James Merlino confirms federal government and Victoria have struck agreement on purpose-built quarantine facility

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A purpose-built quarantine facility will be constructed in Victoria to house the highest-risk arrivals after the state government confirmed it had struck an agreement with the Commonwealth.

The federal government has signed a memorandum of understanding with the Victorian government, agreeing to fund a $200 million construction of the facility, which will be located at either Mickleham or Avalon.

Victoria will cover the cost of operating the facility.

Acting Victorian Premier James Merlino said the discussions had been “very positive all the way through”, describing the project as a “priority for both governments”.

“I’m very pleased that we have reached this agreement today and I think most Victorians (and) Australians will be very pleased that we have reached this outcome,” he said on Friday.

RELATED: Federal government unveils financial support for Covid-hit Victoria

Mr Merlino said although the hotel quarantine system had proved effective, 21 breaches showed it was “not a zero risk environment” and “never will be”.

“Our strong argument has been we must have a Howard Springs-like alternative, a purpose-built quarantine facility for our highest risk individuals. That’s exactly what we will deliver,” he said.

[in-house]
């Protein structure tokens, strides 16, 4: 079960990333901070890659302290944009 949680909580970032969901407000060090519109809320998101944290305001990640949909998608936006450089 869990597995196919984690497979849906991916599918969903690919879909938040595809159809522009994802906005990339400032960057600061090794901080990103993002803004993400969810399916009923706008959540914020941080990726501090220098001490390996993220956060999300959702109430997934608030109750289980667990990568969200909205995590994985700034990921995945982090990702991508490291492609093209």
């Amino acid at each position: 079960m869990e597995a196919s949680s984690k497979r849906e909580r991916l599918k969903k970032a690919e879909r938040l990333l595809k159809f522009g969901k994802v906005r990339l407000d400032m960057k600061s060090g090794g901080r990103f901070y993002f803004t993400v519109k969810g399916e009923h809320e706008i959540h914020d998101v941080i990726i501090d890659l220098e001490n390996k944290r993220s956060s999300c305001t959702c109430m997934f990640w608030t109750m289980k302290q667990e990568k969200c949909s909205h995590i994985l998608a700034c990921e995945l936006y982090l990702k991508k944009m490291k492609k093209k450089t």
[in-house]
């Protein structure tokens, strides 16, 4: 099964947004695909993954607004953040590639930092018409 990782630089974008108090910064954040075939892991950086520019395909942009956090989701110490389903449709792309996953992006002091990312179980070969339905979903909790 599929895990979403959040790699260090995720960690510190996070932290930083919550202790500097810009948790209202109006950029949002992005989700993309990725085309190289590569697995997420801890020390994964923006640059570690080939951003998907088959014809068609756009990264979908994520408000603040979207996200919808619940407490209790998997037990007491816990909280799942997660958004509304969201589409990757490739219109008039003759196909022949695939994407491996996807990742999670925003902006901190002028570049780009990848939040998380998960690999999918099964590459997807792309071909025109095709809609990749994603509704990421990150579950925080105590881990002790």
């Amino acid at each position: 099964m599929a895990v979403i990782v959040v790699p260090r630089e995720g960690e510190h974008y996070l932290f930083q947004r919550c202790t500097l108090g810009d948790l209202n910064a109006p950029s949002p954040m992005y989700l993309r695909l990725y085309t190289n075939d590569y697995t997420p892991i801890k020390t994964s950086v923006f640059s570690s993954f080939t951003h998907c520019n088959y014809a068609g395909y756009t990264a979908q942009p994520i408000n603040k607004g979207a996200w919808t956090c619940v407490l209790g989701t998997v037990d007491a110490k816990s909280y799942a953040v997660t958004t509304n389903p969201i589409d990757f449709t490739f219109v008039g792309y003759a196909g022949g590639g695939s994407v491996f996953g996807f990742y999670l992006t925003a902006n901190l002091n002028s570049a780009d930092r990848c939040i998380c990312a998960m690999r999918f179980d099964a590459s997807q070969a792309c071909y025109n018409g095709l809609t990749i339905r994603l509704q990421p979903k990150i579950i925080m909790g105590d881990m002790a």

Mr Merlino was keen for the facility to be built and operational “as soon as possible” and would work with the commonwealth to expedite construction.

He stressed Mickleham was his preference but said Avalon would “work equally well”.

The new location will operate in addition to the commonwealth-run Howard Springs in the Northern Territory, which the federal government confirmed would be expanded in the May budget.

Labor frontbencher Richard Marles said the Victorian outbreak would have been avoided had the federal government constructed additional facilities earlier.

“Every person who does their quarantine in a fit-for-purpose facility makes our country safer,” he said.

National Covid-19 Co-ordination Commission Advisory Board commissioner Jane Halton called for additional purpose-built facilities in her October review.

Ms Halton on Wednesday welcomed the Howard Springs expansion but said she was “perplexed” the decision had taken so long.

“Some of the breaches we have seen recently are a direct reflection of an absence of best practice in some of these systems,” she told ABC Radio on Wednesday.

Epidemiologist Nancy Baxter told Today the facility would allow the highest-risk travellers to be quarantined in a purpose-built facility, mitigating the threat of transmission in hotels.

“They mainly seem to be coming from people that go into hotel quarantine. They don’t have the virus, and they’re catching it from someone else in hotel quarantine … They don’t become positive until they’re actually at home,” she said on Friday.

“This is for people perhaps from countries with new variants or where the epidemic is really widespread.”

Ms Baxter played down the prospect of chemists administering the vaccine, saying “the variant to vaccination is supply”.

“We don’t have enough supply … the GPs are asking for more,” she said.

“Expanding to more providers doesn’t make sense right now.”


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